National Lavender Day is June 29. In honor of this widely celebrated and universally beloved holiday, we deemed it time to share a timely tip on one way to use lovely lavender.
Why is it Called Lavender?
The name of the plant is derived from the Latin “lavare,” meaning to wash. Leaves and flowers have been used for several millennia to do just that, wash. Fragrant baths, hair rinses, to cleanse and treat skin ailments, and, in the past, to help eliminate lice and bedbugs from the household. Back in the ages when humans only washed for ritual occasions (like getting married or buried) lavender was frequently added to the bathing water.
Lavender in the Southwest
There is a native desert lavender shrub (Condea emoryi) which can be used in the same manner as any other lavender.
Growing the plants? That’s the kind of topic covered on Gardening With Soule. In fact, here is Dr. Soule’s post on Growing Lavender in the Southwest.
Both native and imported lavenders have a delightful fragrance. This is perhaps the most appreciated part of the herb, but there is so much more to enjoy than scent alone.
The flowers of both native and European lavenders join our wealth of edible flowers. All species can be used to make a delightful jelly. Lavender tea is nice when you want something without caffeine. We make and enjoy lavender syrup on our “dutch baby” pancakes, or a dash in the morning yogurt. The flowers can be candied and sprinkled on desserts like fruit salad or ice cream. And yes, the delicate flavor of the blooms can be infused into honey.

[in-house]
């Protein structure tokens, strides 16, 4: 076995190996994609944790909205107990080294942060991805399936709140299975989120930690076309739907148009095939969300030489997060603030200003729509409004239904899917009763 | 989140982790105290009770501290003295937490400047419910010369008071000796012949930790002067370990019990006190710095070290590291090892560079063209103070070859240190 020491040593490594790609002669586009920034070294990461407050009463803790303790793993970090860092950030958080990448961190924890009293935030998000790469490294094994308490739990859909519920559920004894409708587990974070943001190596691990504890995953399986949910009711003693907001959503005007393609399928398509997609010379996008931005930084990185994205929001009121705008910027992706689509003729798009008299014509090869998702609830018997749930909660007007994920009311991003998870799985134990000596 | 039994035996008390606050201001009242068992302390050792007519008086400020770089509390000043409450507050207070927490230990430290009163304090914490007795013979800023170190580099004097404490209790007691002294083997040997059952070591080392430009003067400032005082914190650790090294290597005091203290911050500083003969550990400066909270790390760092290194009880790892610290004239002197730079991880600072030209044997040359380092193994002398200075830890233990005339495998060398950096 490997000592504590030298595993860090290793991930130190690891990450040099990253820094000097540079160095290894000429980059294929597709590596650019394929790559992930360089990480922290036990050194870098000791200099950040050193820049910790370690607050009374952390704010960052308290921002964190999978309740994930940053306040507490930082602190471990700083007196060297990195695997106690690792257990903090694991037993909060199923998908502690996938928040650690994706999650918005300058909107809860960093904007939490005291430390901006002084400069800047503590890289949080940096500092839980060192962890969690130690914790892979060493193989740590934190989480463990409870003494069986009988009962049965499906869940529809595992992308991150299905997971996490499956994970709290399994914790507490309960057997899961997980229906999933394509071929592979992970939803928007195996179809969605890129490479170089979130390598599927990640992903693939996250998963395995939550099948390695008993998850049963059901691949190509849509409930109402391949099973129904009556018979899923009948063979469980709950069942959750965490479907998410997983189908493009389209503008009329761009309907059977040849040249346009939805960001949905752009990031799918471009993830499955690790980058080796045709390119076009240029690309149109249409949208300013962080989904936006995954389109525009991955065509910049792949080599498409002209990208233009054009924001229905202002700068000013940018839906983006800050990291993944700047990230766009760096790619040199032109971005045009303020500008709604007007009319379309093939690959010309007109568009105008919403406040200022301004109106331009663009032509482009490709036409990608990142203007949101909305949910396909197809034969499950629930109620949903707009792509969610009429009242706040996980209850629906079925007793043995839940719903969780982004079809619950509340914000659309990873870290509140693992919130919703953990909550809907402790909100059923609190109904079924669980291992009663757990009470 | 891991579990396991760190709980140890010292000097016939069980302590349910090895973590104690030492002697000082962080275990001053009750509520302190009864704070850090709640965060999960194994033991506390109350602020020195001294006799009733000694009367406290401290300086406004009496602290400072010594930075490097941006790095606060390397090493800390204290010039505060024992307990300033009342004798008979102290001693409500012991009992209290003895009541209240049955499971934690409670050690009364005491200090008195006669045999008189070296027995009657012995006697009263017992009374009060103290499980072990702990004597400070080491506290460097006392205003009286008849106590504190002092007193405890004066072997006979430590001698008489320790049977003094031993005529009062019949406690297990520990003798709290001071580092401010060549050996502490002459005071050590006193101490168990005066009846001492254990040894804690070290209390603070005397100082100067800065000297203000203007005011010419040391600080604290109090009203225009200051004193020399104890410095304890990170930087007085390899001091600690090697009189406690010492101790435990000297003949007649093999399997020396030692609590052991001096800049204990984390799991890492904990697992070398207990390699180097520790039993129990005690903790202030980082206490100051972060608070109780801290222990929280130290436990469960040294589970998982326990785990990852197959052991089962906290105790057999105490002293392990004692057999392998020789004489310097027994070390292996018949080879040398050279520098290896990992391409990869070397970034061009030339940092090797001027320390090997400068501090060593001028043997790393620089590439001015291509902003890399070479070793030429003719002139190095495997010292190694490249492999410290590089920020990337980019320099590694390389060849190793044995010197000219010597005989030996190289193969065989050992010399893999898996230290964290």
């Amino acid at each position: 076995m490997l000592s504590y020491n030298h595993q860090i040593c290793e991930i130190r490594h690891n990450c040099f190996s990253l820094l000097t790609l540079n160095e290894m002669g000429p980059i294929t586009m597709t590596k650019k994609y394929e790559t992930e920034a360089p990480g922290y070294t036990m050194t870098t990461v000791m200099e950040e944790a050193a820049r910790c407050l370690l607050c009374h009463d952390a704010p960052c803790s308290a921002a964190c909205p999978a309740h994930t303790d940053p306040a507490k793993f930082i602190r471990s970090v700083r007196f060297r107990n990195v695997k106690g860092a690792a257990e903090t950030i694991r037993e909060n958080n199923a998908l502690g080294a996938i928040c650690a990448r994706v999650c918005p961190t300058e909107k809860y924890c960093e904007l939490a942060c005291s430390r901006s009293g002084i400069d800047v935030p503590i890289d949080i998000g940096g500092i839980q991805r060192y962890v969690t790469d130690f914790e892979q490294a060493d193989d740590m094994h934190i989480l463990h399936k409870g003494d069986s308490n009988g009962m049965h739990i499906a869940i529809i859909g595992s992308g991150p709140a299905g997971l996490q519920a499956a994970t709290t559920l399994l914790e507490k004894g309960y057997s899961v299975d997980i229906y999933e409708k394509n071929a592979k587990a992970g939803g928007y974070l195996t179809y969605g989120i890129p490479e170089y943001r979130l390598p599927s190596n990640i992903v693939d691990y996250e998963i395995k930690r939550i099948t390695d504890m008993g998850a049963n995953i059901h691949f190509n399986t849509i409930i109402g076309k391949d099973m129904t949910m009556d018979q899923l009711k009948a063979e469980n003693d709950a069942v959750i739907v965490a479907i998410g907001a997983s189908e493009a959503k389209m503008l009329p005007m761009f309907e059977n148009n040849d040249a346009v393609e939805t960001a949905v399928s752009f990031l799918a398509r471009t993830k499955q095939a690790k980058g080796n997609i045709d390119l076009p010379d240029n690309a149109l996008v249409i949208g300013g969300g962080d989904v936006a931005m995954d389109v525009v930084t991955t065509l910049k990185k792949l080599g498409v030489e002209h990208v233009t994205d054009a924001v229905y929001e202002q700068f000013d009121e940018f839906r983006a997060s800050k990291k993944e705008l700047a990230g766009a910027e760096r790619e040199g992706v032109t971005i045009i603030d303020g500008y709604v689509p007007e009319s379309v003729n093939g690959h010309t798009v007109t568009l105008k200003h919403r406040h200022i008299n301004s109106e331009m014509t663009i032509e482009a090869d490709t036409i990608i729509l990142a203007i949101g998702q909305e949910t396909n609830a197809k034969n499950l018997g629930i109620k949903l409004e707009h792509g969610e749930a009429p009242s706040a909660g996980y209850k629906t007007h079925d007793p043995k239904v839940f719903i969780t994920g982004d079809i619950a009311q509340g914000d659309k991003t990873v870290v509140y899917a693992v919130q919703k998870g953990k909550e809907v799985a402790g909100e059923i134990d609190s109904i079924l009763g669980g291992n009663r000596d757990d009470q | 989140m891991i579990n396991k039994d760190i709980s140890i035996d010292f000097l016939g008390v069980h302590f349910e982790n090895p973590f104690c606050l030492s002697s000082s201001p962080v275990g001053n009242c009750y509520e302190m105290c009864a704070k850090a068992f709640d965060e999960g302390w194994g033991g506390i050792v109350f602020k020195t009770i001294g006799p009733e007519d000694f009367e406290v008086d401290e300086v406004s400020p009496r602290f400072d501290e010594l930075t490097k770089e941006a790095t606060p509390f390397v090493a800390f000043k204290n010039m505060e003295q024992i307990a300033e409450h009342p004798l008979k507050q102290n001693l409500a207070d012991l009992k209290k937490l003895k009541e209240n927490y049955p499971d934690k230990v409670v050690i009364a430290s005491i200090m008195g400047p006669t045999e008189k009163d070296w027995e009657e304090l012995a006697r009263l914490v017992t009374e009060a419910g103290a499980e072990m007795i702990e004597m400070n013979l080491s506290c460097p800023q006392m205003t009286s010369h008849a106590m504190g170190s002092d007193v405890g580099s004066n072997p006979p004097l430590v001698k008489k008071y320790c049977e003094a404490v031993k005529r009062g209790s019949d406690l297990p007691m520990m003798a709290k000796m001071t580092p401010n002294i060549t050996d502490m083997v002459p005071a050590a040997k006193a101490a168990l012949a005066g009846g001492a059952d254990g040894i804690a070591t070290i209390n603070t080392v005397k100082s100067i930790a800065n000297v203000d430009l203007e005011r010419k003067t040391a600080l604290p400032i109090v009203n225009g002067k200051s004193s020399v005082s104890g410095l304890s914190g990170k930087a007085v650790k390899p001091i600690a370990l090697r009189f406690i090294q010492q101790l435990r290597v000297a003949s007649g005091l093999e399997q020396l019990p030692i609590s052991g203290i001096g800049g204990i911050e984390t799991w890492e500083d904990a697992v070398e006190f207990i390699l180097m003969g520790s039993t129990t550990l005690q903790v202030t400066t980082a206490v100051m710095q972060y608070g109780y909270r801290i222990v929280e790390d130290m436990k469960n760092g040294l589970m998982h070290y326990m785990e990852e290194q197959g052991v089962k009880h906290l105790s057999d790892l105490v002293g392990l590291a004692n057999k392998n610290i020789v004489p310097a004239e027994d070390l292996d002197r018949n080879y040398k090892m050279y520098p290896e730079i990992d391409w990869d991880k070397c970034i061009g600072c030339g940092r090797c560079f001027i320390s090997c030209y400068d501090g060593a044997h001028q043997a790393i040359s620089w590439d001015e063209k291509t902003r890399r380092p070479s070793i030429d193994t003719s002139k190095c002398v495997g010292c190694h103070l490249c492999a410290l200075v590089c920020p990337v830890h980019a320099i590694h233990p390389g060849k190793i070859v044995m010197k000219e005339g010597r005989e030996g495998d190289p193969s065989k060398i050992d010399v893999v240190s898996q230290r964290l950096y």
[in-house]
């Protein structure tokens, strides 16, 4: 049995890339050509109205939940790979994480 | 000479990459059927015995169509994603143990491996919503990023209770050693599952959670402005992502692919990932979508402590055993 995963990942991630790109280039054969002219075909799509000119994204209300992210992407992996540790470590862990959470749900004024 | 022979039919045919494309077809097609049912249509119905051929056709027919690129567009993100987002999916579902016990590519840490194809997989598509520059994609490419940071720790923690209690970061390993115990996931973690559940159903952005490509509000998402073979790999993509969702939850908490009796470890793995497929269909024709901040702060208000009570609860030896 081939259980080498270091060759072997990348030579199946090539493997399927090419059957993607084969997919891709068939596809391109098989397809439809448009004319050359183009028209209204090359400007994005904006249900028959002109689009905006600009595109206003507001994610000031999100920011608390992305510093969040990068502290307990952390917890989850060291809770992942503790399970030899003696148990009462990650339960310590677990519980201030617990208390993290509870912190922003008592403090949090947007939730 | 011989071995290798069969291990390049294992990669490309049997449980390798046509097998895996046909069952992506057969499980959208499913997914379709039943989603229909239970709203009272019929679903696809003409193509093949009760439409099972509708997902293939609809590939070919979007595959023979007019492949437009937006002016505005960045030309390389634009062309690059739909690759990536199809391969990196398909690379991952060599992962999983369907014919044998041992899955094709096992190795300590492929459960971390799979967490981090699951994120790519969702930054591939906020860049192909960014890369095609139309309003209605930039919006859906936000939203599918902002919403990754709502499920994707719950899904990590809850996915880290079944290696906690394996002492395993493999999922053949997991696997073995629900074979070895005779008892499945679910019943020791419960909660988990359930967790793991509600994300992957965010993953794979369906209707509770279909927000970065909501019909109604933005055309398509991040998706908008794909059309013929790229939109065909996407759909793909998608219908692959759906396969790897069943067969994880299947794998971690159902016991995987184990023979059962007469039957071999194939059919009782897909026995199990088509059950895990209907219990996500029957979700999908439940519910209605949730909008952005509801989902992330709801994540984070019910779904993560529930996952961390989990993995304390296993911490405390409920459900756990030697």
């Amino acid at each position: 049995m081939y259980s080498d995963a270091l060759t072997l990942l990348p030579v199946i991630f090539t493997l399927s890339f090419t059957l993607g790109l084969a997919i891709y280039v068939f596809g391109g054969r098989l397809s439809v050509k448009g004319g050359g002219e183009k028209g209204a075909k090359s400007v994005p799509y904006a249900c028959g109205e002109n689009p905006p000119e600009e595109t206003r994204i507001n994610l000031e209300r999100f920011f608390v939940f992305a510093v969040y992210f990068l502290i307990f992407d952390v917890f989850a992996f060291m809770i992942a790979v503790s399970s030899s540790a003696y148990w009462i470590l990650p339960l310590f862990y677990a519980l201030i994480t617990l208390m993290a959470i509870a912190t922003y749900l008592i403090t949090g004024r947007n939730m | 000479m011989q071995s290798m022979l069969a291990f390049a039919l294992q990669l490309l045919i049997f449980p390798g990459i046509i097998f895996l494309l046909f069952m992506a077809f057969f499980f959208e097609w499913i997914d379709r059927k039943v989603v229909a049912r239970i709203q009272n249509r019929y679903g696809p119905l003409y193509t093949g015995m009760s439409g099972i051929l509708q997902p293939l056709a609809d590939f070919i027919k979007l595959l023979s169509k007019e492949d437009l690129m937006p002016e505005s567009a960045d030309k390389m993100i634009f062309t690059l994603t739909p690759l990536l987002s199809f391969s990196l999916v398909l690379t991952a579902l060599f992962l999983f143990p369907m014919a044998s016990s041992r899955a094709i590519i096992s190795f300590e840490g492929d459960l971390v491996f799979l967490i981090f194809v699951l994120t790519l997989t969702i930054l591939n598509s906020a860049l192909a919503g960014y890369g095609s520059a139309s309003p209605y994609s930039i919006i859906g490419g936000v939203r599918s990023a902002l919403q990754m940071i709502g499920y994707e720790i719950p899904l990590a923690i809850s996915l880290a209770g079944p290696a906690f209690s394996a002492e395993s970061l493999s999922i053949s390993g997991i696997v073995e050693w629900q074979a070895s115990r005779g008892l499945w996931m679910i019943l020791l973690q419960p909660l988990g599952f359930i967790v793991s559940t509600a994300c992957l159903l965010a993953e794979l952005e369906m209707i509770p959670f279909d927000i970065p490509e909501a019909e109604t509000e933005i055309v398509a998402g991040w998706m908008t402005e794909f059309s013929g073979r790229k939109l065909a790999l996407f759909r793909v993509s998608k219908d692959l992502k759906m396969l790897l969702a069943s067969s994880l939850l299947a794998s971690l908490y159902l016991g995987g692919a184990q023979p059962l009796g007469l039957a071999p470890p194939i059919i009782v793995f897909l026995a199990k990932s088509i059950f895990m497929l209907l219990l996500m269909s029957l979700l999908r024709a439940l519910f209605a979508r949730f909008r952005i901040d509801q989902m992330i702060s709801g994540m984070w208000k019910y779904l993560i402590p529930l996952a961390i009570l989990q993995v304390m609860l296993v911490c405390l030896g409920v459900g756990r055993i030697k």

Currently, lavender essential oil is popular in aromatherapy. Tea made from leaves and flowers has been used to treat sleeplessness, restlessness, headache, flatulence, and “nervous stomach.” At this time, Commission E, a German-based group which scientifically studied herbal medicines, recommends using lavender for insomnia, circulatory, and gastrointestinal disorders.
Harvest stalks of lavender blooms as the lower-most flowers open. This gives you buds with optimum fragrance. Dry these, like all herbs, out of direct sunlight.
For Culinary Use
You can use fresh or dried lavender flowers for culinary uses. Use the leaves as well, but the flavor can be a tad bitter.
Lavender Infused Honey
You need three things. Honey, lavender, and time. Three weeks minimum, but 3 months is even better.
The official recipe is 3 tablespoons dried lavender to 1 cup honey.
If using fresh lavender, use 6 tablespoons.
This infused honey will be used in a future post by Uncle Smokey featuring a barbecue sauce that is free of that red member of the deadly nightshade family (tomatoes).
We have two posts about lavender infused honey on our YouTube channel. Here is Part I.
Science Nerd Note
There’s a good rule of thumb to remember!
Use half as much dried herbs as fresh ones. Because once any herb is dried, it will take up less volume.
Here’s The Cookbook!
May we suggest our dandy little cookbook? Using Honey in New and Savory Ways offers 36 pages of tips for using honey in your cooking, as well as in all manner of dishes. A steal at only $6!
We hope you will help support some local Southwest folks!
From the review:
“Honey is for more than desserts and this book can help! Using honey in cooking savory dishes helps engage all your taste buds and adds a layer of added flavor to everyday dishes – plus holiday fare.”
Beekeeper? We offer volume discounts – because if you sell honey in local markets you might want to offer some of these books as well.
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The authors of this website have researched the edibility of the materials we discuss, however, humans vary in their ability to tolerate different foods, drinks, and herbs. Individuals consuming flowers, plants, animals or derivatives mentioned in this blog do so entirely at their own risk. The authors on this site cannot be held responsible for any adverse reaction. In case of doubt please consult your medical practitioner.